There are several types of quantitative research designs, but the most popular ones according to extant literature include descriptive, correlational, cross-sectional, longitudinal studies, causal-comparative, quasi-experimental and experimental (Hoe & Hoare, 2012; Welford, Murphy & Casey, 2012). The present paper illuminates some findings on the last two quantitative designs – quasi-experimental and experimental.
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Research designs characteristically vary in the context of the researcher’s interference, with some designs such as correlational field studies registering minimal interference while others such as experimental typified by interference, manipulation or control over the independent variable. In quasi-experimental research designs, also described as nonrandomized, pre-post intervention studies, the researcher has the opportunity to evaluate the effects of interventions by manipulating the independent variable; however, quasi-experimental studies do not occur in completely controlled environments as there are likely to be other changes occurring that are not being manipulated explicitly for the experiment, which may be causing the effect (Creswell, 2003). This therefore implies that although manipulation of the independent variable may occur in quasi-experiments, the level and scope of control is generally weaker than would be the case in a true experiment (Ellis & Levy, 2009).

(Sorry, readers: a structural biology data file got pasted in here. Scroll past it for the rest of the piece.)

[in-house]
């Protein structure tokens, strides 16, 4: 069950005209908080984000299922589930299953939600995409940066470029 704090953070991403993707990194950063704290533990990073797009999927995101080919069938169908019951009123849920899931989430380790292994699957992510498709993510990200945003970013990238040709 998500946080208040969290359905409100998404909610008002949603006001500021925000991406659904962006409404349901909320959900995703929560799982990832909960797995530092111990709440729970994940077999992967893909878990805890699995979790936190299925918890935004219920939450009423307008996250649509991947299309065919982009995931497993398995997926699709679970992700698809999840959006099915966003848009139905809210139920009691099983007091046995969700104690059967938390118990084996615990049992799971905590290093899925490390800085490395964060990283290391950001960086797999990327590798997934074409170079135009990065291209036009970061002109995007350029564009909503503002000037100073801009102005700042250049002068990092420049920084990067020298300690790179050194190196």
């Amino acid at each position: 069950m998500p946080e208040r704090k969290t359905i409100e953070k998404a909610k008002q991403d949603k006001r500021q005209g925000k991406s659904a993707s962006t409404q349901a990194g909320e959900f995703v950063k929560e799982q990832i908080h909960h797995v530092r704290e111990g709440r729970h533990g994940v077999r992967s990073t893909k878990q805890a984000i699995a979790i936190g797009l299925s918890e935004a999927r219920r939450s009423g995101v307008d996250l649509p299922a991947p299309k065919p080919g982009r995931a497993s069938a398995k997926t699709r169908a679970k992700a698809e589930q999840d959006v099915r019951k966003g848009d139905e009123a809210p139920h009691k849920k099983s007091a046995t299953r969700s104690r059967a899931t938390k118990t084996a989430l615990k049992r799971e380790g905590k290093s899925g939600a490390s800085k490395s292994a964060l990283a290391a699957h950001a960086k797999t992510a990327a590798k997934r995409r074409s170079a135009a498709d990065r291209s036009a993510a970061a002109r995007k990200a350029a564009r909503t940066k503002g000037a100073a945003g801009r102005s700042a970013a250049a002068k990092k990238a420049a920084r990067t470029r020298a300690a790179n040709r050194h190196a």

As one example of a quasi-experimental study, an organization introduces a new employee training program on customer satisfaction and wishes to study the impact of this intervention on the number of customer-related complaints before and after the intervention. In this specific example, the researcher has leeway to control the subjects (employees) that undergo the training program but has no capacity to randomize or control customers who may feel either satisfied or unsatisfied with the level of service accorded by the employees.
In the above example, the independent variable is exposure to the training program and the dependent variables include (1) severity of customer complaints, (2) performance of employees before and after exposure to the training program, and (3) organizational competitiveness and performance before and after exposure to the training program. In such a scenario, it becomes more difficult for the researcher to, for instance, say that it is the independent variable (training program) that is responsible for changes in the dependent variable (severity of customer complaints), not only due to lack of control of the dependent variable but also due to other confounding variables that differ across conditions (Harris et al., 2006; Levy & Ellis, 2011).
There are several essential conditions that are required in quasi-experimental designs. Extant literature demonstrate that these designs are not only used when it is logically impractical or unethical to conduct a randomized controlled trial, but also in situations when the researcher want to demonstrate instances of causality between an intervention and an outcome (Harris et al., 2006). Additionally, quasi-experimental studies occur in instances where the level of control of the variables of interest is generally weaker than in a true environment, not mentioning that there is no random allocation of study subjects to groups (experimental vs. control) in purely quasi-experimental studies (Creswell, 2003).